Tuesday, November 27, 2007

Already late?

Dag-nab-it. I figured with 4 days I could get the electrical pulled; heck I was thinking of even getting the dash-board pulled. But no.

In defense I will state that other electrical work got in the way:

Our street got a little carried away this year. Which for the kids isn't a bad thing. (And I must admit for the kid in me as well)
But now it will be two weeks before I get to work on the car. This weekend I'll be working like a mad man to get the garage prepped to move that car inside. I have to move some stuff into cabinet, that have to be built, that need old ones torn down to build the new ones. So I have room for the car. But I'll get to put an epoxy floor down, so that's a bonus.
I just have to get this before we have rain (we have 5 days of rain coming up soon).

Saturday, November 24, 2007

Dusk before the dawn

Today's goal is the complete removal of the electrical system. Now obviously I'll need to put this back it, so this will be a removal, not deconstruction.

Fortunately I'll be taking a lot of pictures; so I'll know how to put it back in. Always a plus.

Wish me luck.

Saturday, November 17, 2007

Where the rust is.

I knew that there was going to be some restoration. So without further ado; I present to you, The Rust.

The trunk. But just the back potion. This should be a quick job with a plasma cutter and a replacement plate.

Engine compartment, passenger side. Normally you can't see daylight. So this is through two sheets of metal. We're talking some serious restoration here.

Engine compartment, driver's side; fortunately there is no rust here. Just some ex-plant life. Gonna have to look at shop-vac.

Passenger compartment. Sweet, the rust never made it out of the engine compartment. This is completely solid.

Front storage. Other then being filthy, no rust to speak of.

Bonus! I found that the spare (in addition to being shredded) was a 5th matching rim, so the wheels are going to be far better than I'd hoped. Also; all four wheels on the car have disk brakes (I seem to recall the back brakes were drums as stock).

It all seems so easy

1) Disassembly (pull interior and misc external)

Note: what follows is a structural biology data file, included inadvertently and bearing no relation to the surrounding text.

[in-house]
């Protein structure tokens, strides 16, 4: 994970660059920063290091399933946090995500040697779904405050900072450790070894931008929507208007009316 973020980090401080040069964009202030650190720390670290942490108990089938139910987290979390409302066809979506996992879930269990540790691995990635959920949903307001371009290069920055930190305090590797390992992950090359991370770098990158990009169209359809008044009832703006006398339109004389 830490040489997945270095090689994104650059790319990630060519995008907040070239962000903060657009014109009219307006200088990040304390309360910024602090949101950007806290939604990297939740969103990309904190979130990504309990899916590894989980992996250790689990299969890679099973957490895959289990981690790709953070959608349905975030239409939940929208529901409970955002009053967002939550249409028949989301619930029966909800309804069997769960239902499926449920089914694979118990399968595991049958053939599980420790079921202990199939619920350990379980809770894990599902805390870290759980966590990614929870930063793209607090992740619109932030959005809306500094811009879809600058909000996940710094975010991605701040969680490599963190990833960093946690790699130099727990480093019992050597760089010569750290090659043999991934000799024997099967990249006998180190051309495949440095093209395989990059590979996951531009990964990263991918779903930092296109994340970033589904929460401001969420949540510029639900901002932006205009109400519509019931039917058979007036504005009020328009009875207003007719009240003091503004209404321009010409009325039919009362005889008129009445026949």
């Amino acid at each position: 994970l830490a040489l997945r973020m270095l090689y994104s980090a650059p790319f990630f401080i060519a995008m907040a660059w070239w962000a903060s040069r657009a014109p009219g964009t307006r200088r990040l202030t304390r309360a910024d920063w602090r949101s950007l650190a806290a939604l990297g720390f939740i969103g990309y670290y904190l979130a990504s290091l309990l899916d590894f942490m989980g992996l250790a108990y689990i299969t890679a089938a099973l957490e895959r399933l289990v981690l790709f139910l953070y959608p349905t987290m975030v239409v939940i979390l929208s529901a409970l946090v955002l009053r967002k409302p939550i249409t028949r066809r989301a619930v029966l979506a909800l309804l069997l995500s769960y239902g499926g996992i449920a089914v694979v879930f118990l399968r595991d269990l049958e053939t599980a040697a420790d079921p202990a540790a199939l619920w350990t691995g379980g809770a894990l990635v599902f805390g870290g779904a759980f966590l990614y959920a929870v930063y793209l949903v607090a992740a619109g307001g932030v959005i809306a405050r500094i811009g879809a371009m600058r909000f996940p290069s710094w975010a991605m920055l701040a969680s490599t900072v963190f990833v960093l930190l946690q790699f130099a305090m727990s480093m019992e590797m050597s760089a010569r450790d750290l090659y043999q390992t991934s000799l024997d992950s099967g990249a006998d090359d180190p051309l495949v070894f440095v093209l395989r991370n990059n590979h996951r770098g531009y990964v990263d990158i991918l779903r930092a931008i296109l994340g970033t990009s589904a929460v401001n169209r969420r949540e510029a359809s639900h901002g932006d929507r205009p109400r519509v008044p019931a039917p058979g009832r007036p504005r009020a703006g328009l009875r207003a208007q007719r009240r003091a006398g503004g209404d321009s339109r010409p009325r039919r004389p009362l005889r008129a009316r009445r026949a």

2) Assess body and rust repair requirements.
3) Drop engine and transmission.
4) Remove hoods
5) Remove doors
6) Sand blast
7) Metal work to repair rust (and there is some)
8) Prime frame and body parts
9) ** Install conversion parts **
10) ** Remove conversion parts **
11) Final paint
12) Install conversion parts
13) Wire conversion
14) Install batteries
15) Change batteries
16) Drive car.

Steps 9 and 10 are the deluxe build steps. It really should be done this way. But If I skip those steps I can get the car restored much faster. And once the car looks awesome; I should be re-invigorated to complete the conversion.

Get organized.

First and foremost I have fallen victim to one of the classic blunders! The most famous is never get involved in a land war in Asia, but the third one slightly less well-known is this: Never try to convert a car to electric when you have to restore it as well!

So I have two jobs to schedule out; restore the car and convert to electric. Aside from the work there is only one area where this posses a problem. After getting the restoration done I have to hack some of the newly restored car up to convert it.

Most notably the controller installation: I have to cut the bottom of the trunk open. The best way to do this, is before final body work and paint. But that would mean con-current work paths. And that my friend might be an issue.

Old busted and new hotness

It’s plan A time!

I’ve purchased a Porsche 914 and now it’s time to make it electric! The details are 144 volt AC system from EletroAutomotive.

I present Old and Busted:

(The car I bought)

Now I present New Hotness:

(The car I own)

They may seem to be the same car. But there is a subtle difrerence.